6 Common Characters at College Diversity Events


Throughout college students are bombarded with an onslaught of campus events, club meetings, and the like. While extracurricular activities are certainly NOT mandatory, they are often a large part of the collegiate experience for students. University and club meetings/events offer students a chance to meet others and mingle with new people, as well as learn something new.
The latter is especially true when it comes to cultural events. Specifically, this means any event that discusses diversity as it specifically pertains to race, gender, and sexual orientation. While the content of these events continues to change and develop — whether it be about movements for equality, history, or a celebration of culture — what seems to stay the same are the characters that attend said events.
Challenge yourself to see if you can think of a person for each of these personalities!

1. The Denier.

This is the person in the room who stubbornly refuses to see any truth in the struggles of others. These are often people from a group that does not face the same societal oppressions and aggressions as the event’s focused group. They are not open to other viewpoints and often believe that we live in a post-racial, post-sexist, and a post-gay society.

They also seem to have a large chip on their shoulder, and get more and more indignant throughout the duration of the event. This person made up his or her mind before it even started, so it’s a wonder why they decided to attend in the first place.

2. The Prisoner.

This person did not choose to be at the event, and they’ll be sure to let you know it…about 100 times. They were probably required to attend for a class, or for some sort of leadership development. Regardless, they don’t plan on learning anything.

No, they’d rather play the role of the “cool kid” who doesn’t care about anything. The best solution is to just ignore them completely. Don’t feed into it, because they just want attention.

3. The Affected Community.

These are the people for which the event really hits home. If the event is about black history (note: not all black people are African-American) or the oppression of black people, the affected community would be black students. If the event is about gay history or the oppression of gay people, the affected community would be gay students. You get the point.

They are the ones who are highly engaged and often use these events as a safe space to express things they may not typically be able to, or don’t feel comfortable expressing in other places on campus. Unfortunately, the affected community and other affected communities, generally, are the dominant majority at these events. This keeps diversity education a priority only for those that are oppressed or affected by societal/institutional prejudice in this country.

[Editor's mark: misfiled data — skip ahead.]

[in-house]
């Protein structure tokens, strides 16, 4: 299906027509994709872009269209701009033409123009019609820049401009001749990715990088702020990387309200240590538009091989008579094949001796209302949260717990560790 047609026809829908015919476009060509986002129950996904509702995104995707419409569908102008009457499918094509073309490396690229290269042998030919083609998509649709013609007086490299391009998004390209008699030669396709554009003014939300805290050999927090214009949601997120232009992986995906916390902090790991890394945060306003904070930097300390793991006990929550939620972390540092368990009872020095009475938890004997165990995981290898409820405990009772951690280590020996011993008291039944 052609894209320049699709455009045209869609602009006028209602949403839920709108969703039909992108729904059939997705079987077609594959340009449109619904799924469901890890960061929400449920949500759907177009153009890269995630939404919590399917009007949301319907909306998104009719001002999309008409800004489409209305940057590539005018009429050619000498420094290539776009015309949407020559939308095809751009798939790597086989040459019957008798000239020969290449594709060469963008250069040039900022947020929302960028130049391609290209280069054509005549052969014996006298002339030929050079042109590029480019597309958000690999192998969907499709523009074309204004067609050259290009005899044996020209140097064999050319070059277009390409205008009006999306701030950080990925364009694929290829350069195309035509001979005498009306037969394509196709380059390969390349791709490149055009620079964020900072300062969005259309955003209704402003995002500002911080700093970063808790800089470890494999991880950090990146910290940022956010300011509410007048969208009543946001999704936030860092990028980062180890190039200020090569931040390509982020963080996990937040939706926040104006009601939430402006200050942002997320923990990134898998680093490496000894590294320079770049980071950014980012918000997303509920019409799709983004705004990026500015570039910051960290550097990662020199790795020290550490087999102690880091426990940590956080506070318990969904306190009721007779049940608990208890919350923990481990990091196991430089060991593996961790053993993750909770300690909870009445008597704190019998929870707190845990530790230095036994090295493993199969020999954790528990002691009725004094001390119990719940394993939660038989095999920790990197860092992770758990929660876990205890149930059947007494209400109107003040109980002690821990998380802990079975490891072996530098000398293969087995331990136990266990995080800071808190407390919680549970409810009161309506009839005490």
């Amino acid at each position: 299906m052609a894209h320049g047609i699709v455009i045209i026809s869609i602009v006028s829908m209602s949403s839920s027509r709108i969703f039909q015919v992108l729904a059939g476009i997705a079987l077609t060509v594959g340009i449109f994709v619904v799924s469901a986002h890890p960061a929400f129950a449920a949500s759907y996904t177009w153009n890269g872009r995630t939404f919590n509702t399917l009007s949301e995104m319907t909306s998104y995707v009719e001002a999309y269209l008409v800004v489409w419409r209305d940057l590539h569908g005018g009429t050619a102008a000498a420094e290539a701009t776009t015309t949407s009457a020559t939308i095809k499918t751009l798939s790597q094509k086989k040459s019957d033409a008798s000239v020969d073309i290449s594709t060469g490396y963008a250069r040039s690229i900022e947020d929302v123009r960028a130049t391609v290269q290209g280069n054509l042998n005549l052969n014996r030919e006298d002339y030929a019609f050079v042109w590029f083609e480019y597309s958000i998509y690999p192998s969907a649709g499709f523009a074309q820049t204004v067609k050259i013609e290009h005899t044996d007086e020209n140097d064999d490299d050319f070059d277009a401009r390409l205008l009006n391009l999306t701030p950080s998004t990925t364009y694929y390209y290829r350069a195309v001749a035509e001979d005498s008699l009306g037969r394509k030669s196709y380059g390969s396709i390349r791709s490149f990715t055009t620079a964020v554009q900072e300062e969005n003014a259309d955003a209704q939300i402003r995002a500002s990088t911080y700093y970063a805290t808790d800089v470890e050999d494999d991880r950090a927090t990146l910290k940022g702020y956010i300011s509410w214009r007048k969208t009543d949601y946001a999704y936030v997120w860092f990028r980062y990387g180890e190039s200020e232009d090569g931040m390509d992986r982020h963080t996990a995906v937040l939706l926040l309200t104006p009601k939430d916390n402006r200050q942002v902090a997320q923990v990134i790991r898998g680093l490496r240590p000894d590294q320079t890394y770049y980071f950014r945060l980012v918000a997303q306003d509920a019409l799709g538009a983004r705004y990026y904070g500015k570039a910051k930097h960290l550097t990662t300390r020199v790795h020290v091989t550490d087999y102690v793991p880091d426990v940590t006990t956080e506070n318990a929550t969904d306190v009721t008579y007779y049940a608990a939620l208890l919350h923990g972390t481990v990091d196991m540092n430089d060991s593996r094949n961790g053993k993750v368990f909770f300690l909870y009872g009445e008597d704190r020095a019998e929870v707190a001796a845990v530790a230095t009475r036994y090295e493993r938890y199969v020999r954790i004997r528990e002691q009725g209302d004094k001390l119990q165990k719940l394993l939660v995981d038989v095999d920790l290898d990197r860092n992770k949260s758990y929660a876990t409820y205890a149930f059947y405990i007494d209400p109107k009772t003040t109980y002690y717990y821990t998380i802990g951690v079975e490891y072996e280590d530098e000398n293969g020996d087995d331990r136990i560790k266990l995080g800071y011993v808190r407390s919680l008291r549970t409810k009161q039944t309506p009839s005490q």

4. The Silencer.

This person might genuinely mean well, but they are the one who makes a crowd-silencing comment or asks a poorly-phrased question. It’s important to try not to judge this person, because their head might be in the right place. Making mistakes is part of learning, and they should get some credit for at least participating and trying.

Be sure to answer their question, or address their comment (if you can), because you don’t want to discourage them from continuing their diversity education. However, it’s also helpful to be a good friend and give them a small dose of honesty. Let them know how people might be offended by their question or comment.

5. The Explorer.

These are students outside of the affected community that are legitimately curious to learn more about a culture that is different than their own. They don’t expect a reward for being interested in diversity, nor do they humble brag in yuppie settings about any newfound knowledge.

Explorers are very important, because they can turn into allies for the affected communities.

6. The Know-It-All.

Allies are certainly crucial in any fight for equality in this country, because they show that equal rights are important not only to those that don’t have them, but also to those that do (or those that are at least much closer to it).

However, allies can walk a fine-line too. Passionate allies can — whether accidentally or intentionally — adopt the struggles of those people who they’re fighting for, as if they completely understand how it all feels. Allies need to understand that their support is crucial, but that they can’t understand, because they’re not in that group. A straight person can’t truly understand what it feels like to be judged for being gay. Can they empathize? Absolutely. But empathizing and understanding are two very different things, and allies need to remember that.